With the end of the year in sight it’s time for year-end mutual fund distributions. If you hold mutual funds in taxable accounts, these distributions will be taxable to you.
Even with the weakness in the stock market earlier in the year, many mutual funds have gains embedded from a six plus year bull market. There is nothing more frustrating than to have a mutual fund deliver mediocre performance in a given year and then get socked with large, taxable mutual fund distributions.
Short of selling the funds, which may or may not a good idea, here are 5 tips to manage taxable mutual fund distributions.
Don’t buy the distribution
During November and December mutual fund companies will publish information about fund distributions on their websites. If you are looking to add to a position or start a new position in a mutual fund in a taxable account it is important that you know the dates of these distributions and take the anticipated distribution into account. You don’t want to buy a fund shortly before a significant distribution and then owe taxes on the distribution only having owned the fund for a short time.
Even if you reinvest distributions on mutual funds held in a taxable account the distributions are still taxable in the year received. These distributions can be added to your cost basis in fund which can take a bit of the sting out of this.
Consider tax-loss harvesting to offset capital gains distributions
As you go through your taxable accounts near the end of the year consider selling holdings with a loss to offset some of the capital gains distributions from your funds.
Just as with gains and losses generated from the sale of investments, long-term capital gains are matched against long-term capital losses and likewise with short-term capital gains and losses.
Tax-loss harvesting or any tax strategy should only be used if it makes sense from an investment point of view.
Index funds are not a cure-all for taxable mutual fund distributions
Index funds tracking standard broad-market indexes are generally pretty tax-efficient. That doesn’t mean that this will be the case each and every year. Further index funds and ETFs tracking small and mid-cap indexes may need to make more transactions in order to track their respective indexes.
As smart beta products become more popular they will likely be less tax-efficient than more common market-cap weighted index products. Smart beta funds will likely need to buy and sell more frequently in order to rebalance to the their underlying benchmark than more standard index products, potentially resulting in larger capital gains distributions.
Don’t let the tax tail wag the investment dog
While it is aggravating to receive large taxable mutual fund distributions, it is rarely a good idea to sell an investment holding solely for tax reasons.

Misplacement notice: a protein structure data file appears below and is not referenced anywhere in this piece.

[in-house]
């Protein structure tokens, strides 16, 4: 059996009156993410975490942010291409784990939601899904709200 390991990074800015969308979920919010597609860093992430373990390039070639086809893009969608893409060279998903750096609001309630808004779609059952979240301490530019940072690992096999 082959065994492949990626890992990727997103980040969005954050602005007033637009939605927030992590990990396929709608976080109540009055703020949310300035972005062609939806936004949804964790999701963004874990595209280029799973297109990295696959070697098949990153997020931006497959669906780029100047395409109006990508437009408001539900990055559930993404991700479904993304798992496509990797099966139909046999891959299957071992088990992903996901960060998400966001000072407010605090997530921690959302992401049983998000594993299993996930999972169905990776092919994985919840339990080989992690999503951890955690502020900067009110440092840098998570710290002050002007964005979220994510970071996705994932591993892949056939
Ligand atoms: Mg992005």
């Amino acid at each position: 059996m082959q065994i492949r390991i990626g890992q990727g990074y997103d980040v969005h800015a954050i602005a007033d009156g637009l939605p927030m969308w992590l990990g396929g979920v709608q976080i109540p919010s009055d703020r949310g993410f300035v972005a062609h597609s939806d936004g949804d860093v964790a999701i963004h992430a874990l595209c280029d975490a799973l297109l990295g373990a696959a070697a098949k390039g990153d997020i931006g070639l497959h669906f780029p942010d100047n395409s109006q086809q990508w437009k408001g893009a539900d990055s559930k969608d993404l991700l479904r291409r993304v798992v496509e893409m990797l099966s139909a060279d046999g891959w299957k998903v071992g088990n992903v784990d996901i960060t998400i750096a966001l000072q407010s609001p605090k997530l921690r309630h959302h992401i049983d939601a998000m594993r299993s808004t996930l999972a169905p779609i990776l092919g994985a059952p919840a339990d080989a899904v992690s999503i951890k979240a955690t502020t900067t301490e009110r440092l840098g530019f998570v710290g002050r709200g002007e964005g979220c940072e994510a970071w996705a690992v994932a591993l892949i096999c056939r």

Mutual fund distributions are one of three types:
- Short-term capital gains
- Long-term capital gains
All three have different tax implications.
Ordinary dividends and short-term capital gains are taxed at your highest marginal ordinary income tax rate. Long-term capital gains are taxed at preferential rates ranging from 15% to 20% with higher income tax payers subject to the 3.8% Medicare tax. Qualified dividends are taxed at these same rates as well.
That said it is important to pay attention to the tax efficiency of the mutual funds that you are using in your taxable accounts.
Consider distributions when looking to rebalance
Year-end is a good time to look at rebalancing your entire portfolio, both taxable and tax-deferred accounts. As you look to rebalance your portfolio consider reducing positions in taxable mutual fund holdings that continually throw off large distributions. If the fund is a good holding look for ways to own it in a tax-deferred account if possible.
The decision with regard to the taxable portion of your portfolio always involves taxes to one extent or another. If you were looking to reduce your position in the fund anyway it can make sense to sell it prior to the record date for this year’s capital gains distribution. If selling the fund would result in a capital gain, offsetting the gain against a realized loss on another holding could be a good strategy.
The Bottom Line
With the gains in the stock market over the past few years many investors may find themselves the recipient of large distributions this year in spite of weakness in the markets in recent months. When possible consider tax-efficiency when buying mutual funds in a taxable account.
Please contact me with any thoughts or suggestions about anything you’ve read here at The Chicago Financial Planner.
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